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Rise of gluten-free popularity
The gluten-free market is being propelled by dieters for its perceived health benefits, according to a recent Mintel report. Gluten is a protein found in wheat, barley, rye, and whole grain foods related to wheat, including bulgur, farro, kamut, spelt, triticale, and some oats. Gluten also is hidden in many foods and therefore hard to detect.
The survey of 2,000 people showed that more than 10 percent of respondents ate gluten-free foods for reasons other than celiac disease or gluten intolerance. Roughly two-thirds reported they ate gluten-free because they thought it was healthier while nearly a third did so to aid weight-loss efforts.
However, it is the health-halo effect of gluten-free products marketed alongside non-GMO, all-natural, and organic products that is driving consumer perception that gluten-free is healthier or lighter. There is no scientific data that show gluten-free is healthier than their gluten-containing equivalents or helps consumers to lose weight.
Packaged gluten-free foods are unhealthy
A gluten-free diet can lack essential vitamins, minerals, and fiber according to Peter H.R. Green, MD, director of the Celiac Disease Center at Columbia University. Gluten-free products tend to be low in a wide range of important nutrients, including B vitamins, calcium, iron, zinc, magnesium, and fiber.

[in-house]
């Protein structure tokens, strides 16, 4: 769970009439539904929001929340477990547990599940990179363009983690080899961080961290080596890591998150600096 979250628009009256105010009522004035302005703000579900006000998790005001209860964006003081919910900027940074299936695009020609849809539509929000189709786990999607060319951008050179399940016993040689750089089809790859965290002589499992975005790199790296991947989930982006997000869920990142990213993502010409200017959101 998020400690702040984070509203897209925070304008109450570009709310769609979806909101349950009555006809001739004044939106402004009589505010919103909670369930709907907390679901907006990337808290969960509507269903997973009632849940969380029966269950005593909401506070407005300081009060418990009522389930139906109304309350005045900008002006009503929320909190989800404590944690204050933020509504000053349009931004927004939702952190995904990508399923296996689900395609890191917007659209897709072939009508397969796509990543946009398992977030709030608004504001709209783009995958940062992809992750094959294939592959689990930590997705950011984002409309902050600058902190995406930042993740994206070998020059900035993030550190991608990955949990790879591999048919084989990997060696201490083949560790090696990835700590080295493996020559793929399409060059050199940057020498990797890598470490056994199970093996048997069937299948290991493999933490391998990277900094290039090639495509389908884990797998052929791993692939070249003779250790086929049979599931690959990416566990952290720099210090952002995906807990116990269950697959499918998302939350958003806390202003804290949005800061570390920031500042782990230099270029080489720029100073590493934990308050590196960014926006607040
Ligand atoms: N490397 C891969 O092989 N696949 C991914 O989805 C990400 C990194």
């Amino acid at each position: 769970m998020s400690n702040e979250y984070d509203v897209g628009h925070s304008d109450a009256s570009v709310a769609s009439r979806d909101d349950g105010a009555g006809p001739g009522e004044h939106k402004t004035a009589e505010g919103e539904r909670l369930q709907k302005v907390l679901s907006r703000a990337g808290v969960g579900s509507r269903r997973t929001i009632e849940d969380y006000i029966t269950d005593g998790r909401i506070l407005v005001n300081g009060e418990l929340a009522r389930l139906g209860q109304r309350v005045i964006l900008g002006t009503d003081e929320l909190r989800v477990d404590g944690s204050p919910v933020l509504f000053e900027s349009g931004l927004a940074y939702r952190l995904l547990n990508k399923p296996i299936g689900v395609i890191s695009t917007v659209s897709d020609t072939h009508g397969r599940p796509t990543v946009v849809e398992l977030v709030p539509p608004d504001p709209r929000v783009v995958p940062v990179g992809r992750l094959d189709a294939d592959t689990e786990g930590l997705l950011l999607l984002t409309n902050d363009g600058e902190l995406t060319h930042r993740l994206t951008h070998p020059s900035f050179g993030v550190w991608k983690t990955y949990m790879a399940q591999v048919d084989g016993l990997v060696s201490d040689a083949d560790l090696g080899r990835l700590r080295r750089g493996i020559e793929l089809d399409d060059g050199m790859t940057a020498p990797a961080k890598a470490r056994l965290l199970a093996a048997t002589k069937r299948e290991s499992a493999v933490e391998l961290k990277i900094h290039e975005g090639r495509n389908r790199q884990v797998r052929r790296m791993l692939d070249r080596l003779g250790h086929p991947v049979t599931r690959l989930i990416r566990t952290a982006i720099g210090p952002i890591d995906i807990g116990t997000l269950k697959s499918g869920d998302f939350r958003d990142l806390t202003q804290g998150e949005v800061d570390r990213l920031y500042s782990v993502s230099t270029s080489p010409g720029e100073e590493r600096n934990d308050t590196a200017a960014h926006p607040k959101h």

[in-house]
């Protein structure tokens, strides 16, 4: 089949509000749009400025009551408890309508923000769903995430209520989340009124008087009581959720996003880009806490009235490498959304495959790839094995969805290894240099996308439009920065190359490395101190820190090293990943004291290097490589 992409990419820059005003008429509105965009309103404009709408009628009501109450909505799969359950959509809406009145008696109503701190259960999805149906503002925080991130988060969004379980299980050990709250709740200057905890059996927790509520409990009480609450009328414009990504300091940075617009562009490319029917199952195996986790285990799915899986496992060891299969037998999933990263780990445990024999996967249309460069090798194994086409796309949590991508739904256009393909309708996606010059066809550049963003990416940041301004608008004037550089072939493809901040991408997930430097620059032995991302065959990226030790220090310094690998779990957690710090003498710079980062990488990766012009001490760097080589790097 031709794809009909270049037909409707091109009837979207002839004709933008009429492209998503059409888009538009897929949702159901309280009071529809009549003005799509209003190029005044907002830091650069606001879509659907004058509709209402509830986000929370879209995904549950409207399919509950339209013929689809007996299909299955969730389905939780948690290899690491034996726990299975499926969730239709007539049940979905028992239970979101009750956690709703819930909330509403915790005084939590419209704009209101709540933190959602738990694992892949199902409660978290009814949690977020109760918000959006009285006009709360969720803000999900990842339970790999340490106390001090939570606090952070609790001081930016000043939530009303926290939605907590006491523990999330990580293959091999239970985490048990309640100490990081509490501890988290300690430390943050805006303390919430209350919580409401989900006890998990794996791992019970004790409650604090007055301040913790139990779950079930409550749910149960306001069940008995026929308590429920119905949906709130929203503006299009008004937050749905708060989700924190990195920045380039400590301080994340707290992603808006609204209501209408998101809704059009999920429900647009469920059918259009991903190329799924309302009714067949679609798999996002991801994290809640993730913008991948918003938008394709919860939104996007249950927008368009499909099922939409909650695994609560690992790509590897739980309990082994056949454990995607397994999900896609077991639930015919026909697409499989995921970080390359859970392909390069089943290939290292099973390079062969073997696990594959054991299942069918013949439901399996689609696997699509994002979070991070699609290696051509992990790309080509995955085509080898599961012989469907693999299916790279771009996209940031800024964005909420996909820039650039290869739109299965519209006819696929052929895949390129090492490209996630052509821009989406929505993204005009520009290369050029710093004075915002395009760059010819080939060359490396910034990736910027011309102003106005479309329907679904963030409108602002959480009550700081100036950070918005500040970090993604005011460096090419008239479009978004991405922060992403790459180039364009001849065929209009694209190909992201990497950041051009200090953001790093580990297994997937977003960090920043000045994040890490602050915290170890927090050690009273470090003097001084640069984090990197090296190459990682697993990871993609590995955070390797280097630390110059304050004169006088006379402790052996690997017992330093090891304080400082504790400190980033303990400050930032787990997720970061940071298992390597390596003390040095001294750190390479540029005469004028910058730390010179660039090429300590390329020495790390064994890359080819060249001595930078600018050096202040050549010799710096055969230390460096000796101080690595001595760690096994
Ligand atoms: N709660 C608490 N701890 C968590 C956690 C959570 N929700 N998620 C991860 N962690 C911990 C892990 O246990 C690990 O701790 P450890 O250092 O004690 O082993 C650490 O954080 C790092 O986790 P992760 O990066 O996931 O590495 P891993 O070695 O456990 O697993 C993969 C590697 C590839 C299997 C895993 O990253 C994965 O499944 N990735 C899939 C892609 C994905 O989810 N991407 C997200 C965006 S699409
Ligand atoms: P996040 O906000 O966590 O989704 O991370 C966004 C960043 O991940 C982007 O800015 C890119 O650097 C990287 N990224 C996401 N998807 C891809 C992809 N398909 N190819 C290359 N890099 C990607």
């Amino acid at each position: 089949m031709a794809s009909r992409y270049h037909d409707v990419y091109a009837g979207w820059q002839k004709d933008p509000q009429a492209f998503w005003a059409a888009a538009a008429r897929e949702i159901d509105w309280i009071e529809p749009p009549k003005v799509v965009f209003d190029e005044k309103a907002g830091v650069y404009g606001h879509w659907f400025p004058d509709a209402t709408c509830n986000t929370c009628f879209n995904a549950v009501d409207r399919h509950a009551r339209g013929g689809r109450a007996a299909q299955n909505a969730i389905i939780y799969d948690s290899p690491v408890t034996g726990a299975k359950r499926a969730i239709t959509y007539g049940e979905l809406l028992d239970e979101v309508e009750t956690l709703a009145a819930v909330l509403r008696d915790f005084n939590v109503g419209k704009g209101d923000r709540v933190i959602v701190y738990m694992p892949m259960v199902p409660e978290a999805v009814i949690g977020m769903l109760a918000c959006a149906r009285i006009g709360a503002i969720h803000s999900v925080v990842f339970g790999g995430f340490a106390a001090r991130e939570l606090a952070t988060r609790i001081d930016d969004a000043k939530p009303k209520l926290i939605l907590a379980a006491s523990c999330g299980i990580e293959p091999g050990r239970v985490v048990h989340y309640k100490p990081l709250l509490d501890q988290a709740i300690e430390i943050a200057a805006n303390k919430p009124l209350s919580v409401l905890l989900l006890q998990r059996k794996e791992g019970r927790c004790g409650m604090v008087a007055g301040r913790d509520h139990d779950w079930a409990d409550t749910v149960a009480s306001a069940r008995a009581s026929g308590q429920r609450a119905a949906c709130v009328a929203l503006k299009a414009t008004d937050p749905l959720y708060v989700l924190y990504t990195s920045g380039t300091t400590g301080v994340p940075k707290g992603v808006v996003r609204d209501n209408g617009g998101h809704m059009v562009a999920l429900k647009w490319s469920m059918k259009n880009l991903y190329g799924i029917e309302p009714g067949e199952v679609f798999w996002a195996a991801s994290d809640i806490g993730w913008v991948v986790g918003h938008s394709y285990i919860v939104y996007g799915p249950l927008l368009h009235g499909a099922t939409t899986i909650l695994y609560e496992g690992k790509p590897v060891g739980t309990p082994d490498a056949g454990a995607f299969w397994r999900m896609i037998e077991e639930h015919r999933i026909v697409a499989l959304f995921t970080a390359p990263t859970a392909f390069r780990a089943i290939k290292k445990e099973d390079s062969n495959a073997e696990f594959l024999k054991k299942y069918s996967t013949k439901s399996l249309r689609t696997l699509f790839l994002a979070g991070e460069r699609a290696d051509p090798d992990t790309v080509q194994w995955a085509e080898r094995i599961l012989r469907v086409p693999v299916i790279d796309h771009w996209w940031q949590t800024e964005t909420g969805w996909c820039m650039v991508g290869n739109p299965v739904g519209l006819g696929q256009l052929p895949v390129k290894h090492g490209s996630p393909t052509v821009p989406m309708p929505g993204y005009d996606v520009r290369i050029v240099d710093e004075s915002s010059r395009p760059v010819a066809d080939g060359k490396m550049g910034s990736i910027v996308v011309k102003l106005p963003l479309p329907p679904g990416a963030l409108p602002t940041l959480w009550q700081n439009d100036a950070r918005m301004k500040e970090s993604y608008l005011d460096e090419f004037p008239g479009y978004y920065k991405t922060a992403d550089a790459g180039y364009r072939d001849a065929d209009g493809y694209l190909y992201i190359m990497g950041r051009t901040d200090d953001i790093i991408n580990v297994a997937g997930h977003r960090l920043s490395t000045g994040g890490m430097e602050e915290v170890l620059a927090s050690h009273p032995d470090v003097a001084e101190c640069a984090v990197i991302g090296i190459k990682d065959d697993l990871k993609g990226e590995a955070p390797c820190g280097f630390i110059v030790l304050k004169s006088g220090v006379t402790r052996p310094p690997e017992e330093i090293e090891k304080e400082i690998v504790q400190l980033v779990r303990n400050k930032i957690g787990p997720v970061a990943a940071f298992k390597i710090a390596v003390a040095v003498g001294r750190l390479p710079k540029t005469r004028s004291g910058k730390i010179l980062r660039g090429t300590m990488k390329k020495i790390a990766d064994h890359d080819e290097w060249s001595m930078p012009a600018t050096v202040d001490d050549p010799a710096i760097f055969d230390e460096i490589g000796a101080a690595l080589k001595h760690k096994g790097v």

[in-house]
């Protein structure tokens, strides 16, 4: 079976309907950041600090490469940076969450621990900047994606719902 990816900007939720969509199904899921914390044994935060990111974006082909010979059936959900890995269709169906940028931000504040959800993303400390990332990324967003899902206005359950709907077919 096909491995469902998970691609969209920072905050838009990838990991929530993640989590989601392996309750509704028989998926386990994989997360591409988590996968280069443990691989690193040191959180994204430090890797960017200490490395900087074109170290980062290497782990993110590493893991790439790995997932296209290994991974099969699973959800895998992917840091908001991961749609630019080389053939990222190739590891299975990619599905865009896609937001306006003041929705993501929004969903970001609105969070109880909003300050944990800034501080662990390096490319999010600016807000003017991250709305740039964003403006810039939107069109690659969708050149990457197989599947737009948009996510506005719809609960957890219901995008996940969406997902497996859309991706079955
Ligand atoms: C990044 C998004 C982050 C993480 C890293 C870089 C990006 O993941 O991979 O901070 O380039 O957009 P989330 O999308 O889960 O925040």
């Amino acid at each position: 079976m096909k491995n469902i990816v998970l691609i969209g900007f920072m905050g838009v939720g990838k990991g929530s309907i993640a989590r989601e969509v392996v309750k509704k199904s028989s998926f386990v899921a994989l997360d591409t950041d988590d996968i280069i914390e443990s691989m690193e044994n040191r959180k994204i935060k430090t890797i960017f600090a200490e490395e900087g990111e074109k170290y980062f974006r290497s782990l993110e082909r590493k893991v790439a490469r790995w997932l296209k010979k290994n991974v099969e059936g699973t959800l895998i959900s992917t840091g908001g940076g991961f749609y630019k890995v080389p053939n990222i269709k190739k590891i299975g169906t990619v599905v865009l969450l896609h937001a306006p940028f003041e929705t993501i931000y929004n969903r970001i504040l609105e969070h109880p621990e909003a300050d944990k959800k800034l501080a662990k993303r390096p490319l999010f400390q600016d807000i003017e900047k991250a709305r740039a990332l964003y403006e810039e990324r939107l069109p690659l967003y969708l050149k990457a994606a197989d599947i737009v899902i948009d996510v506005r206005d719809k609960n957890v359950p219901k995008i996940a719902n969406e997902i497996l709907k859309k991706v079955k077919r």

What is more, not all gluten-free foods being marketed are healthy. Some are high in saturated fat or cholesterol. As well, gluten-free foods can be higher in calories than wheat-based products. Gluten-free breads, cakes, cereals, and cookies often contain added sugar to improve taste and are filled with starches like potato, tapioca, and corn starch.
Gluten is the center of a lot of research surrounding chronic inflammatory and autoimmune diseases. According to Dr. William Cole, who specializes in Functional Medicine and Clinical Nutrition, gluten-free foods may, however, contain ingredients that are thought to be pro-inflammatory such as corn, rice, and oats. Gluten-free products that contain pseudo-grains like amaranth and quinoa may contribute to leaky gut syndrome. Soy commonly found in gluten-free products can distress the body.
Gluten-free products aren’t healthy for your budget, either, costing twice as much as conventional products.
Nut flours, the better choices for flour alternatives
Flours made from ground nuts are the healthy alternatives to wheat and wheat-related flours. According to Dr. Joseph Mercola, coconut flour is gluten-free and hypoallergenic. With as much protein as wheat flour, coconut flour has none of the specific protein in wheat called gluten. Coconut flour works well as part of a weight-loss program because it has high fiber, and foods with high fiber can help promote a feeling of fullness.
The bottom line: A healthy diet includes a nutrient dense, anti-inflammatory dose of healthy fats and proteins, organic produce and -- if you want to go grain-free -- flour alternatives such as almond flour, coconut flour, and hazelnut flour. Dr. Cole says, “When going gluten-free is done wrong, it's the overpriced food version of diet soda; just as unhealthy as the original, if not more.”
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Mintel Report Gluten-free Foods – US- September 2013
Published On: October 18, 2013